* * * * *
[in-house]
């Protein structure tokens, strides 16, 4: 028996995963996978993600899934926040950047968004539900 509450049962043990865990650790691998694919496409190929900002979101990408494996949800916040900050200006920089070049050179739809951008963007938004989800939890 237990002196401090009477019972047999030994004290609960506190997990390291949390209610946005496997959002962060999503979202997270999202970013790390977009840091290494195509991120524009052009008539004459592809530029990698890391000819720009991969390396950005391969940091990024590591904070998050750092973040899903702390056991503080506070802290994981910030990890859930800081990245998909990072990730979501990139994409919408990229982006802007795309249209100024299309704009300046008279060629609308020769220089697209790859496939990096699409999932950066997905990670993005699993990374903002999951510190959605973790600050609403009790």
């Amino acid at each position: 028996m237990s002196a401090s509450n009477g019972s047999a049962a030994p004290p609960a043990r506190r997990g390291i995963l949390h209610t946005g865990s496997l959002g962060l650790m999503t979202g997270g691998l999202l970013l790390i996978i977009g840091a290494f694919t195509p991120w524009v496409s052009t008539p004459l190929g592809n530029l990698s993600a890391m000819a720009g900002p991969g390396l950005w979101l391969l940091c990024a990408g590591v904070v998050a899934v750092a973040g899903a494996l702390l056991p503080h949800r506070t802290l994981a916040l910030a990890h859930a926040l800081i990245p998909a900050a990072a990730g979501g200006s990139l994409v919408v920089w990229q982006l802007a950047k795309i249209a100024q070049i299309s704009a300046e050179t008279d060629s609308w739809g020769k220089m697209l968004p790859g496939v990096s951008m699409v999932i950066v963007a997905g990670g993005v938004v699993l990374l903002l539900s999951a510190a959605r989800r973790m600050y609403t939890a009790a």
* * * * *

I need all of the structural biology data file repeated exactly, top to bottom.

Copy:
[in-house]
């Protein structure tokens, strides 16, 4: 028996995963996978993600899934926040950047968004539900 509450049962043990865990650790691998694919496409190929900002979101990408494996949800916040900050200006920089070049050179739809951008963007938004989800939890 237990002196401090009477019972047999030994004290609960506190997990390291949390209610946005496997959002962060999503979202997270999202970013790390977009840091290494195509991120524009052009008539004459592809530029990698890391000819720009991969390396950005391969940091990024590591904070998050750092973040899903702390056991503080506070802290994981910030990890859930800081990245998909990072990730979501990139994409919408990229982006802007795309249209100024299309704009300046008279060629609308020769220089697209790859496939990096699409999932950066997905990670993005699993990374903002999951510190959605973790600050609403009790």
């Amino acid at each position: 028996m237990s002196a401090s509450n009477g019972s047999a049962a030994p004290p609960a043990r506190r997990g390291i995963l949390h209610t946005g865990s496997l959002g962060l650790m999503t979202g997270g691998l999202l970013l790390i996978i977009g840091a290494f694919t195509p991120w524009v496409s052009t008539p004459l190929g592809n530029l990698s993600a890391m000819a720009g900002p991969g390396l950005w979101l391969l940091c990024a990408g590591v904070v998050a899934v750092a973040g899903a494996l702390l056991p503080h949800r506070t802290l994981a916040l910030a990890h859930a926040l800081i990245p998909a900050a990072a990730g979501g200006s990139l994409v919408v920089w990229q982006l802007a950047k795309i249209a100024q070049i299309s704009a300046e050179t008279d060629s609308w739809g020769k220089m697209l968004p790859g496939v990096s951008m699409v999932i950066v963007a997905g990670g993005v938004v699993l990374l903002l539900s999951a510190a959605r989800r973790m600050y609403t939890a009790a």